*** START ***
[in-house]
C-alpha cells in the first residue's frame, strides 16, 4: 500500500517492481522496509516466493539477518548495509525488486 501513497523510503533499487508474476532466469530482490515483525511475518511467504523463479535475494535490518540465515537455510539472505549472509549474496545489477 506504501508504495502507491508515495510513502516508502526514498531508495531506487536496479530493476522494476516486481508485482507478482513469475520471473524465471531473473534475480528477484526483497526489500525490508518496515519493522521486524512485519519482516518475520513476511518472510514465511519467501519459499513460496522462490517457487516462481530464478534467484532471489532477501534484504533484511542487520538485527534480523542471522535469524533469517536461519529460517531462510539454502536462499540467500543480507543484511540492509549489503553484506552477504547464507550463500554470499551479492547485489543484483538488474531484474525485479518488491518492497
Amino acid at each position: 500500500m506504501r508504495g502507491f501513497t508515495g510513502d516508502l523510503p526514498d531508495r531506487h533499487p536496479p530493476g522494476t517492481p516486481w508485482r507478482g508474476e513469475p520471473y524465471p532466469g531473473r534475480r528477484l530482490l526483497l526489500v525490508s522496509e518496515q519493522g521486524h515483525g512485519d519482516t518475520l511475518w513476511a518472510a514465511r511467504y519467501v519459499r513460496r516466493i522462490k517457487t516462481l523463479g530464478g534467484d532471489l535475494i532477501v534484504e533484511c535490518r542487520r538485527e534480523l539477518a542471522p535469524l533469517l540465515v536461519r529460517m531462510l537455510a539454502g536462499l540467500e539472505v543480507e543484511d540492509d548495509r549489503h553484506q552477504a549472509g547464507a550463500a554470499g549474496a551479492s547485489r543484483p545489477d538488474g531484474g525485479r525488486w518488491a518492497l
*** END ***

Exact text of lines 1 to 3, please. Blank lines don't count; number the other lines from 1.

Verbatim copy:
[in-house]
C-alpha cells in the first residue's frame, strides 16, 4: 500500500517492481522496509516466493539477518548495509525488486 501513497523510503533499487508474476532466469530482490515483525511475518511467504523463479535475494535490518540465515537455510539472505549472509549474496545489477 506504501508504495502507491508515495510513502516508502526514498531508495531506487536496479530493476522494476516486481508485482507478482513469475520471473524465471531473473534475480528477484526483497526489500525490508518496515519493522521486524512485519519482516518475520513476511518472510514465511519467501519459499513460496522462490517457487516462481530464478534467484532471489532477501534484504533484511542487520538485527534480523542471522535469524533469517536461519529460517531462510539454502536462499540467500543480507543484511540492509549489503553484506552477504547464507550463500554470499551479492547485489543484483538488474531484474525485479518488491518492497
Amino acid at each position: 500500500m506504501r508504495g502507491f501513497t508515495g510513502d516508502l523510503p526514498d531508495r531506487h533499487p536496479p530493476g522494476t517492481p516486481w508485482r507478482g508474476e513469475p520471473y524465471p532466469g531473473r534475480r528477484l530482490l526483497l526489500v525490508s522496509e518496515q519493522g521486524h515483525g512485519d519482516t518475520l511475518w513476511a518472510a514465511r511467504y519467501v519459499r513460496r516466493i522462490k517457487t516462481l523463479g530464478g534467484d532471489l535475494i532477501v534484504e533484511c535490518r542487520r538485527e534480523l539477518a542471522p535469524l533469517l540465515v536461519r529460517m531462510l537455510a539454502g536462499l540467500e539472505v543480507e543484511d540492509d548495509r549489503h553484506q552477504a549472509g547464507a550463500a554470499g549474496a551479492s547485489r543484483p545489477d538488474g531484474g525485479r525488486w518488491a518492497l